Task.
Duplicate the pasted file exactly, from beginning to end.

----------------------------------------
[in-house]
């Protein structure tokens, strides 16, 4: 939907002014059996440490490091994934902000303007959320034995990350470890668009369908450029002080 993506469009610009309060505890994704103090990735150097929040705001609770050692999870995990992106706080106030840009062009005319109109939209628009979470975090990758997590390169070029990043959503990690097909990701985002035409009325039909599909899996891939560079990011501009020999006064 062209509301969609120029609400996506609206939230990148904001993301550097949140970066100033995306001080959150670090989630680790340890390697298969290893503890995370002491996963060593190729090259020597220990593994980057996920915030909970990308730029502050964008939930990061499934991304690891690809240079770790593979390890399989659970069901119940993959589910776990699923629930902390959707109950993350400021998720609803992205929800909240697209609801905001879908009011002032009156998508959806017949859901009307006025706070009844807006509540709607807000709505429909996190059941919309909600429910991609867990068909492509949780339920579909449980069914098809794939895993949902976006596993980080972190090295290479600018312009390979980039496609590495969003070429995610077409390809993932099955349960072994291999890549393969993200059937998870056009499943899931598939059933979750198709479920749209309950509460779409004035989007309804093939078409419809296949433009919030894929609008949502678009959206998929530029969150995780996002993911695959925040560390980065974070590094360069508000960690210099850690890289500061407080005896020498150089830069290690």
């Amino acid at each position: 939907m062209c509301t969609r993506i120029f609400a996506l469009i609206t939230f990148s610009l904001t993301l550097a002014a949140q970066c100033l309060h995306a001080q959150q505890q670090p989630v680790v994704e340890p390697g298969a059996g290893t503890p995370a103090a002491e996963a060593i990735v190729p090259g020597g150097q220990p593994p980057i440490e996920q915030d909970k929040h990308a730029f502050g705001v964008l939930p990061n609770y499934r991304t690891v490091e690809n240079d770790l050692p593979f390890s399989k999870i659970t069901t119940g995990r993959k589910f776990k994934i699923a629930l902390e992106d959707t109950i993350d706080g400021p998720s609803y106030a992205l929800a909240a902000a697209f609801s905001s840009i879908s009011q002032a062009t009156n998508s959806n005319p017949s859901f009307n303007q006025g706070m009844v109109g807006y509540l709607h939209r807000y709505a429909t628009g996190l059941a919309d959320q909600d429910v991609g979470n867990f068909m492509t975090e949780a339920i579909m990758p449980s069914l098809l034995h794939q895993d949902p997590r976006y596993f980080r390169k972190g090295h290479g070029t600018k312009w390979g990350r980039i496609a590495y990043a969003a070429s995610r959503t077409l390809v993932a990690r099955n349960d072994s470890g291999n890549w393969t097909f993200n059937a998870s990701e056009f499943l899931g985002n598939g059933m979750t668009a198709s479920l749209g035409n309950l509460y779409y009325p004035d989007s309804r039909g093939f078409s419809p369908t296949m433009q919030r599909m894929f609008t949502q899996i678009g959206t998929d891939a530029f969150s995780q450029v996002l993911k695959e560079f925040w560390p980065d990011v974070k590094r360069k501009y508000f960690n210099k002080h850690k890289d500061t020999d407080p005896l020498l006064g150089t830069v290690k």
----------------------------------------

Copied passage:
[in-house]
């Protein structure tokens, strides 16, 4: 939907002014059996440490490091994934902000303007959320034995990350470890668009369908450029002080 993506469009610009309060505890994704103090990735150097929040705001609770050692999870995990992106706080106030840009062009005319109109939209628009979470975090990758997590390169070029990043959503990690097909990701985002035409009325039909599909899996891939560079990011501009020999006064 062209509301969609120029609400996506609206939230990148904001993301550097949140970066100033995306001080959150670090989630680790340890390697298969290893503890995370002491996963060593190729090259020597220990593994980057996920915030909970990308730029502050964008939930990061499934991304690891690809240079770790593979390890399989659970069901119940993959589910776990699923629930902390959707109950993350400021998720609803992205929800909240697209609801905001879908009011002032009156998508959806017949859901009307006025706070009844807006509540709607807000709505429909996190059941919309909600429910991609867990068909492509949780339920579909449980069914098809794939895993949902976006596993980080972190090295290479600018312009390979980039496609590495969003070429995610077409390809993932099955349960072994291999890549393969993200059937998870056009499943899931598939059933979750198709479920749209309950509460779409004035989007309804093939078409419809296949433009919030894929609008949502678009959206998929530029969150995780996002993911695959925040560390980065974070590094360069508000960690210099850690890289500061407080005896020498150089830069290690």
């Amino acid at each position: 939907m062209c509301t969609r993506i120029f609400a996506l469009i609206t939230f990148s610009l904001t993301l550097a002014a949140q970066c100033l309060h995306a001080q959150q505890q670090p989630v680790v994704e340890p390697g298969a059996g290893t503890p995370a103090a002491e996963a060593i990735v190729p090259g020597g150097q220990p593994p980057i440490e996920q915030d909970k929040h990308a730029f502050g705001v964008l939930p990061n609770y499934r991304t690891v490091e690809n240079d770790l050692p593979f390890s399989k999870i659970t069901t119940g995990r993959k589910f776990k994934i699923a629930l902390e992106d959707t109950i993350d706080g400021p998720s609803y106030a992205l929800a909240a902000a697209f609801s905001s840009i879908s009011q002032a062009t009156n998508s959806n005319p017949s859901f009307n303007q006025g706070m009844v109109g807006y509540l709607h939209r807000y709505a429909t628009g996190l059941a919309d959320q909600d429910v991609g979470n867990f068909m492509t975090e949780a339920i579909m990758p449980s069914l098809l034995h794939q895993d949902p997590r976006y596993f980080r390169k972190g090295h290479g070029t600018k312009w390979g990350r980039i496609a590495y990043a969003a070429s995610r959503t077409l390809v993932a990690r099955n349960d072994s470890g291999n890549w393969t097909f993200n059937a998870s990701e056009f499943l899931g985002n598939g059933m979750t668009a198709s479920l749209g035409n309950l509460y779409y009325p004035d989007s309804r039909g093939f078409s419809p369908t296949m433009q919030r599909m894929f609008t949502q899996i678009g959206t998929d891939a530029f969150s995780q450029v996002l993911k695959e560079f925040w560390p980065d990011v974070k590094r360069k501009y508000f960690n210099k002080h850690k890289d500061t020999d407080p005896l020498l006064g150089t830069v290690k």